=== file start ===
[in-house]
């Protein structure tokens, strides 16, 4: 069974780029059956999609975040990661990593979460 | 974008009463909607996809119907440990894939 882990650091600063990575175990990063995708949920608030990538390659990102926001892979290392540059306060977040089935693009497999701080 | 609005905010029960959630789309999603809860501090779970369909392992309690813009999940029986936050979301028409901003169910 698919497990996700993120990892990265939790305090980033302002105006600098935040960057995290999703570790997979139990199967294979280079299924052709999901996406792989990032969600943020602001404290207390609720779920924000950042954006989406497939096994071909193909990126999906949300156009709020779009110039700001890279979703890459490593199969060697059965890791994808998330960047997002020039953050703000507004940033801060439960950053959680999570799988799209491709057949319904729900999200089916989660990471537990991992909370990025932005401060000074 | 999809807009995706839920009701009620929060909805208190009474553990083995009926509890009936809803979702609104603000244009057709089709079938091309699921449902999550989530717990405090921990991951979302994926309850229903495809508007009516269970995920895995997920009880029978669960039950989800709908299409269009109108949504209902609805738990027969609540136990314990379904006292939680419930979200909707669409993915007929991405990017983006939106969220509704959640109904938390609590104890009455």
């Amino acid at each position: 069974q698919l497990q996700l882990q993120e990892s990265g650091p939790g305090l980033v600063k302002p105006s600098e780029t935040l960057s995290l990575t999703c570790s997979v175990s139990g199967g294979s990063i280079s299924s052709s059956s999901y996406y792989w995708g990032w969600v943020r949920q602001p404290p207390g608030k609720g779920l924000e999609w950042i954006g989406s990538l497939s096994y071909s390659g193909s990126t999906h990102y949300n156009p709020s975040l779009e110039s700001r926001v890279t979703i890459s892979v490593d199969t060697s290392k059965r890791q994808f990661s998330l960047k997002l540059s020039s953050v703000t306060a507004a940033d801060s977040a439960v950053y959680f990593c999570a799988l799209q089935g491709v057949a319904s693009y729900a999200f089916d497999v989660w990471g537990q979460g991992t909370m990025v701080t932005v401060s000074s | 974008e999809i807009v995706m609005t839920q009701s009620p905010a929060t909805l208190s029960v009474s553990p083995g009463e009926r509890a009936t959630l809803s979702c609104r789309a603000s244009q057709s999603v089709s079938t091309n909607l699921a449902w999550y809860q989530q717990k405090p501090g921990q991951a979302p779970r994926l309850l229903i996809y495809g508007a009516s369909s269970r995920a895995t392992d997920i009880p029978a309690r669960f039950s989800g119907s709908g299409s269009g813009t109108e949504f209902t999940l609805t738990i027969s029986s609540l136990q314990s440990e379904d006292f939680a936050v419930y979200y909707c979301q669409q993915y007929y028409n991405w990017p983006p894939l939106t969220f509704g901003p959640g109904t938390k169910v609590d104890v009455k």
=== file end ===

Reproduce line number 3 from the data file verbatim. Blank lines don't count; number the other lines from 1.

């Amino acid at each position: 069974q698919l497990q996700l882990q993120e990892s990265g650091p939790g305090l980033v600063k302002p105006s600098e780029t935040l960057s995290l990575t999703c570790s997979v175990s139990g199967g294979s990063i280079s299924s052709s059956s999901y996406y792989w995708g990032w969600v943020r949920q602001p404290p207390g608030k609720g779920l924000e999609w950042i954006g989406s990538l497939s096994y071909s390659g193909s990126t999906h990102y949300n156009p709020s975040l779009e110039s700001r926001v890279t979703i890459s892979v490593d199969t060697s290392k059965r890791q994808f990661s998330l960047k997002l540059s020039s953050v703000t306060a507004a940033d801060s977040a439960v950053y959680f990593c999570a799988l799209q089935g491709v057949a319904s693009y729900a999200f089916d497999v989660w990471g537990q979460g991992t909370m990025v701080t932005v401060s000074s | 974008e999809i807009v995706m609005t839920q009701s009620p905010a929060t909805l208190s029960v009474s553990p083995g009463e009926r509890a009936t959630l809803s979702c609104r789309a603000s244009q057709s999603v089709s079938t091309n909607l699921a449902w999550y809860q989530q717990k405090p501090g921990q991951a979302p779970r994926l309850l229903i996809y495809g508007a009516s369909s269970r995920a895995t392992d997920i009880p029978a309690r669960f039950s989800g119907s709908g299409s269009g813009t109108e949504f209902t999940l609805t738990i027969s029986s609540l136990q314990s440990e379904d006292f939680a936050v419930y979200y909707c979301q669409q993915y007929y028409n991405w990017p983006p894939l939106t969220f509704g901003p959640g109904t938390k169910v609590d104890v009455k």